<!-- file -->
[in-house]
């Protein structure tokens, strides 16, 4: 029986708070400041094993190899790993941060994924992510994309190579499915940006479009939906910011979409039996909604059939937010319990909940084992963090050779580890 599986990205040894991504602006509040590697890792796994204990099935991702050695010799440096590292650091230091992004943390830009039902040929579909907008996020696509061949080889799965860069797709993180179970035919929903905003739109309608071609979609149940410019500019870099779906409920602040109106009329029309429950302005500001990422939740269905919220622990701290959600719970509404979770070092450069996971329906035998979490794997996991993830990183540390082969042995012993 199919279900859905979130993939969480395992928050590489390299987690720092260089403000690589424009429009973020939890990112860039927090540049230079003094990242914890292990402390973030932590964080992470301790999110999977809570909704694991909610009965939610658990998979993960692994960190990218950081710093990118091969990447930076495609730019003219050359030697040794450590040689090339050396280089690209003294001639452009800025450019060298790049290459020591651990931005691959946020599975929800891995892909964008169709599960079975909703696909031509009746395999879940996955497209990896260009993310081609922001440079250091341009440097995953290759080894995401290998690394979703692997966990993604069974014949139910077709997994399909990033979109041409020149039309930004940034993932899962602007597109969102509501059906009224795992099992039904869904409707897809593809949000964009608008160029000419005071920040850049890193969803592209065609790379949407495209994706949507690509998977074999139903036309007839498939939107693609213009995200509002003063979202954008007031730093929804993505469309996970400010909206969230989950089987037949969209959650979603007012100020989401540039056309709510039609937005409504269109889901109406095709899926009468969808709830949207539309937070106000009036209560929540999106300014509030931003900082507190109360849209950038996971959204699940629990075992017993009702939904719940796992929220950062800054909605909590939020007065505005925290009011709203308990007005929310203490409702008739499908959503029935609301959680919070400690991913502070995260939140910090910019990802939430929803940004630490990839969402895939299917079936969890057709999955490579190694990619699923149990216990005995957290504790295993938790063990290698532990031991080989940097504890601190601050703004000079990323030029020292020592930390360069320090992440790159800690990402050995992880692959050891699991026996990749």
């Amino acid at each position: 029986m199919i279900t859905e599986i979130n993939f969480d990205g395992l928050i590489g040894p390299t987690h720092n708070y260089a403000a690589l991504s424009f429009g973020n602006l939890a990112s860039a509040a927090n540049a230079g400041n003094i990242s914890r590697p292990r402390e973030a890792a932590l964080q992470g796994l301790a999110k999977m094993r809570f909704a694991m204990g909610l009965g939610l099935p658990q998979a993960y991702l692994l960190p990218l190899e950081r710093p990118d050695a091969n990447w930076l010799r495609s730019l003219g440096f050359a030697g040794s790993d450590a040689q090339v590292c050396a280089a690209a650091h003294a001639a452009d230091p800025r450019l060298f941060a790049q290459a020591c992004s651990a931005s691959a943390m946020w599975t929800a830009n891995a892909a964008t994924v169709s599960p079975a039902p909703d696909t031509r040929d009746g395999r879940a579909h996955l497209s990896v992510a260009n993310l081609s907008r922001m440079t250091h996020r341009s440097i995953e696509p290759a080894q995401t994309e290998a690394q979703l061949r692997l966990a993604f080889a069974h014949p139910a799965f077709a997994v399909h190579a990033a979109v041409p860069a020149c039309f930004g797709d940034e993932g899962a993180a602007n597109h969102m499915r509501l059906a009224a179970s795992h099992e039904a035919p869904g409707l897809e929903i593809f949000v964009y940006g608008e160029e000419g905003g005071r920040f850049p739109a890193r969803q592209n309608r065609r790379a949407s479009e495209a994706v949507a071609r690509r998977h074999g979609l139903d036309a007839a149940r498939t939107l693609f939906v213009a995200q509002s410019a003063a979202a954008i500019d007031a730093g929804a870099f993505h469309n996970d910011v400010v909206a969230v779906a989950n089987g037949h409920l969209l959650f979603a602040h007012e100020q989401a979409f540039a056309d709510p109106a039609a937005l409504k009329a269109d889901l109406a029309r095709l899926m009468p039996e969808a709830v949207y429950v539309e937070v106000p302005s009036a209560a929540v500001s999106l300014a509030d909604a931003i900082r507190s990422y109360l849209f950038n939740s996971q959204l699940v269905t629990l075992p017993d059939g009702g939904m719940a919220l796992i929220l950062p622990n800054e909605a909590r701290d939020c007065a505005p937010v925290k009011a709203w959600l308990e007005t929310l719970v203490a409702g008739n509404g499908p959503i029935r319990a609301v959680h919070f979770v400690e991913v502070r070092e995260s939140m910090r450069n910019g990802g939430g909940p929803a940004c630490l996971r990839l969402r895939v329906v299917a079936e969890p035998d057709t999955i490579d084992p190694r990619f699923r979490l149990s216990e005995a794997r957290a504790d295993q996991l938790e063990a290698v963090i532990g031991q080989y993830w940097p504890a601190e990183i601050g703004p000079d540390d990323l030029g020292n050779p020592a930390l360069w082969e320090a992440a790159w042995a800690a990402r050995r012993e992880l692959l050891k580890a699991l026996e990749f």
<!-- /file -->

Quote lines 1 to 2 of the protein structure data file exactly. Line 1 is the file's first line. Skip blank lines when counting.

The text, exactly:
[in-house]
């Protein structure tokens, strides 16, 4: 029986708070400041094993190899790993941060994924992510994309190579499915940006479009939906910011979409039996909604059939937010319990909940084992963090050779580890 599986990205040894991504602006509040590697890792796994204990099935991702050695010799440096590292650091230091992004943390830009039902040929579909907008996020696509061949080889799965860069797709993180179970035919929903905003739109309608071609979609149940410019500019870099779906409920602040109106009329029309429950302005500001990422939740269905919220622990701290959600719970509404979770070092450069996971329906035998979490794997996991993830990183540390082969042995012993 199919279900859905979130993939969480395992928050590489390299987690720092260089403000690589424009429009973020939890990112860039927090540049230079003094990242914890292990402390973030932590964080992470301790999110999977809570909704694991909610009965939610658990998979993960692994960190990218950081710093990118091969990447930076495609730019003219050359030697040794450590040689090339050396280089690209003294001639452009800025450019060298790049290459020591651990931005691959946020599975929800891995892909964008169709599960079975909703696909031509009746395999879940996955497209990896260009993310081609922001440079250091341009440097995953290759080894995401290998690394979703692997966990993604069974014949139910077709997994399909990033979109041409020149039309930004940034993932899962602007597109969102509501059906009224795992099992039904869904409707897809593809949000964009608008160029000419005071920040850049890193969803592209065609790379949407495209994706949507690509998977074999139903036309007839498939939107693609213009995200509002003063979202954008007031730093929804993505469309996970400010909206969230989950089987037949969209959650979603007012100020989401540039056309709510039609937005409504269109889901109406095709899926009468969808709830949207539309937070106000009036209560929540999106300014509030931003900082507190109360849209950038996971959204699940629990075992017993009702939904719940796992929220950062800054909605909590939020007065505005925290009011709203308990007005929310203490409702008739499908959503029935609301959680919070400690991913502070995260939140910090910019990802939430929803940004630490990839969402895939299917079936969890057709999955490579190694990619699923149990216990005995957290504790295993938790063990290698532990031991080989940097504890601190601050703004000079990323030029020292020592930390360069320090992440790159800690990402050995992880692959050891699991026996990749």